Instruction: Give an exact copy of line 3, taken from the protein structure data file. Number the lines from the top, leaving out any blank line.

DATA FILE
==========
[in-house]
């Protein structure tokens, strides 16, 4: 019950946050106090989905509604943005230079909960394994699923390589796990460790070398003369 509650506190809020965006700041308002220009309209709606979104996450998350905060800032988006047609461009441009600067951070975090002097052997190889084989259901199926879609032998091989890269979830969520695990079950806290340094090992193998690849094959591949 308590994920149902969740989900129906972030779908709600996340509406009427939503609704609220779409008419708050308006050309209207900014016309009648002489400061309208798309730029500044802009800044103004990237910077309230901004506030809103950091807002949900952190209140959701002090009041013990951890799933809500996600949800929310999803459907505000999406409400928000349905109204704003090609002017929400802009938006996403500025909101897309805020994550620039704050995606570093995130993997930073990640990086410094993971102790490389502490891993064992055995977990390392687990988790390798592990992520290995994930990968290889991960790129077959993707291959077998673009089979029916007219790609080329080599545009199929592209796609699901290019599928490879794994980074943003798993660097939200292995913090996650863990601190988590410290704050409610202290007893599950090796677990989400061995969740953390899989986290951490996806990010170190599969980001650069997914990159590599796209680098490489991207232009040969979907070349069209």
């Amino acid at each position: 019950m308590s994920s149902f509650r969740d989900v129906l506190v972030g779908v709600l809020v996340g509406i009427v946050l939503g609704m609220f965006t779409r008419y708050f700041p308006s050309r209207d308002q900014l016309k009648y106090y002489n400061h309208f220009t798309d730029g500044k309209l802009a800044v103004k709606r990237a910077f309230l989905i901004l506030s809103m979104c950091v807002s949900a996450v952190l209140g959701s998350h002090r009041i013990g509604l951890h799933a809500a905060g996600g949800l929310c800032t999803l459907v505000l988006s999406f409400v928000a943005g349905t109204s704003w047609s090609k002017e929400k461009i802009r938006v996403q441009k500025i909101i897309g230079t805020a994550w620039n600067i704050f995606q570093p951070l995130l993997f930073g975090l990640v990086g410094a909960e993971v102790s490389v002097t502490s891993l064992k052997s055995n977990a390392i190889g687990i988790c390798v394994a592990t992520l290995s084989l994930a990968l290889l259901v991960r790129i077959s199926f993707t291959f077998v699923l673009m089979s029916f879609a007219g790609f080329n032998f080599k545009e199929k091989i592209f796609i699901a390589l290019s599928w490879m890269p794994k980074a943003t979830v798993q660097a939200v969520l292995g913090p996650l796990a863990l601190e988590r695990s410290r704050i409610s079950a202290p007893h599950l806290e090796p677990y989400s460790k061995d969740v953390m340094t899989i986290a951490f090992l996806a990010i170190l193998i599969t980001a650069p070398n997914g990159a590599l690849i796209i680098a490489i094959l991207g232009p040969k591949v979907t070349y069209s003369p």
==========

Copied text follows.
């Amino acid at each position: 019950m308590s994920s149902f509650r969740d989900v129906l506190v972030g779908v709600l809020v996340g509406i009427v946050l939503g609704m609220f965006t779409r008419y708050f700041p308006s050309r209207d308002q900014l016309k009648y106090y002489n400061h309208f220009t798309d730029g500044k309209l802009a800044v103004k709606r990237a910077f309230l989905i901004l506030s809103m979104c950091v807002s949900a996450v952190l209140g959701s998350h002090r009041i013990g509604l951890h799933a809500a905060g996600g949800l929310c800032t999803l459907v505000l988006s999406f409400v928000a943005g349905t109204s704003w047609s090609k002017e929400k461009i802009r938006v996403q441009k500025i909101i897309g230079t805020a994550w620039n600067i704050f995606q570093p951070l995130l993997f930073g975090l990640v990086g410094a909960e993971v102790s490389v002097t502490s891993l064992k052997s055995n977990a390392i190889g687990i988790c390798v394994a592990t992520l290995s084989l994930a990968l290889l259901v991960r790129i077959s199926f993707t291959f077998v699923l673009m089979s029916f879609a007219g790609f080329n032998f080599k545009e199929k091989i592209f796609i699901a390589l290019s599928w490879m890269p794994k980074a943003t979830v798993q660097a939200v969520l292995g913090p996650l796990a863990l601190e988590r695990s410290r704050i409610s079950a202290p007893h599950l806290e090796p677990y989400s460790k061995d969740v953390m340094t899989i986290a951490f090992l996806a990010i170190l193998i599969t980001a650069p070398n997914g990159a590599l690849i796209i680098a490489i094959l991207g232009p040969k591949v979907t070349y069209s003369p």